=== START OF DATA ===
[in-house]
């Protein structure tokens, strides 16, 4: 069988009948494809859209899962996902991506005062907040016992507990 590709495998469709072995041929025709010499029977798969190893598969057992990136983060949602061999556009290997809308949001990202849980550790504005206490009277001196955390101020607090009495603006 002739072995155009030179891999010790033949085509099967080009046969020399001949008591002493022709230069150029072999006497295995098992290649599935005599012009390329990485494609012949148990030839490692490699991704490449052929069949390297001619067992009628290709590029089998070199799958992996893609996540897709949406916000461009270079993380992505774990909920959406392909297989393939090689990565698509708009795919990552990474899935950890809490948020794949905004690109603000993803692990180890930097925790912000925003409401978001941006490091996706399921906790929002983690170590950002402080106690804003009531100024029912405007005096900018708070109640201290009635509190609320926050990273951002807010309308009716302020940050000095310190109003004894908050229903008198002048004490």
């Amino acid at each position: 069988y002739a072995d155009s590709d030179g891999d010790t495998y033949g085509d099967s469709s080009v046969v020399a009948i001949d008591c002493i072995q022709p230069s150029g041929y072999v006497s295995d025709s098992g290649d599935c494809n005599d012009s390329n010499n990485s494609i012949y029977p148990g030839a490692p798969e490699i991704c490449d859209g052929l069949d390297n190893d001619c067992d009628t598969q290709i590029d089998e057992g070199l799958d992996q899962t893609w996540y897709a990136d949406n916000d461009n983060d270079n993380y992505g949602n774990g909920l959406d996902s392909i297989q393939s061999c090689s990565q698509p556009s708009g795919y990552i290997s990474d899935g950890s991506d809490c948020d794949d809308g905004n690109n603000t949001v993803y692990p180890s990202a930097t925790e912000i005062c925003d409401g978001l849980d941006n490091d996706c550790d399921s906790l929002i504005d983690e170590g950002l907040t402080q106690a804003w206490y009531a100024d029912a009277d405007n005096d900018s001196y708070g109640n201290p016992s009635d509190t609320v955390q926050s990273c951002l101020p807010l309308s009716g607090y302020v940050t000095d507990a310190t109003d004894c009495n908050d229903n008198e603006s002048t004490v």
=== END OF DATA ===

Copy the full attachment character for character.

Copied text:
[in-house]
């Protein structure tokens, strides 16, 4: 069988009948494809859209899962996902991506005062907040016992507990 590709495998469709072995041929025709010499029977798969190893598969057992990136983060949602061999556009290997809308949001990202849980550790504005206490009277001196955390101020607090009495603006 002739072995155009030179891999010790033949085509099967080009046969020399001949008591002493022709230069150029072999006497295995098992290649599935005599012009390329990485494609012949148990030839490692490699991704490449052929069949390297001619067992009628290709590029089998070199799958992996893609996540897709949406916000461009270079993380992505774990909920959406392909297989393939090689990565698509708009795919990552990474899935950890809490948020794949905004690109603000993803692990180890930097925790912000925003409401978001941006490091996706399921906790929002983690170590950002402080106690804003009531100024029912405007005096900018708070109640201290009635509190609320926050990273951002807010309308009716302020940050000095310190109003004894908050229903008198002048004490």
């Amino acid at each position: 069988y002739a072995d155009s590709d030179g891999d010790t495998y033949g085509d099967s469709s080009v046969v020399a009948i001949d008591c002493i072995q022709p230069s150029g041929y072999v006497s295995d025709s098992g290649d599935c494809n005599d012009s390329n010499n990485s494609i012949y029977p148990g030839a490692p798969e490699i991704c490449d859209g052929l069949d390297n190893d001619c067992d009628t598969q290709i590029d089998e057992g070199l799958d992996q899962t893609w996540y897709a990136d949406n916000d461009n983060d270079n993380y992505g949602n774990g909920l959406d996902s392909i297989q393939s061999c090689s990565q698509p556009s708009g795919y990552i290997s990474d899935g950890s991506d809490c948020d794949d809308g905004n690109n603000t949001v993803y692990p180890s990202a930097t925790e912000i005062c925003d409401g978001l849980d941006n490091d996706c550790d399921s906790l929002i504005d983690e170590g950002l907040t402080q106690a804003w206490y009531a100024d029912a009277d405007n005096d900018s001196y708070g109640n201290p016992s009635d509190t609320v955390q926050s990273c951002l101020p807010l309308s009716g607090y302020v940050t000095d507990a310190t109003d004894c009495n908050d229903n008198e603006s002048t004490v």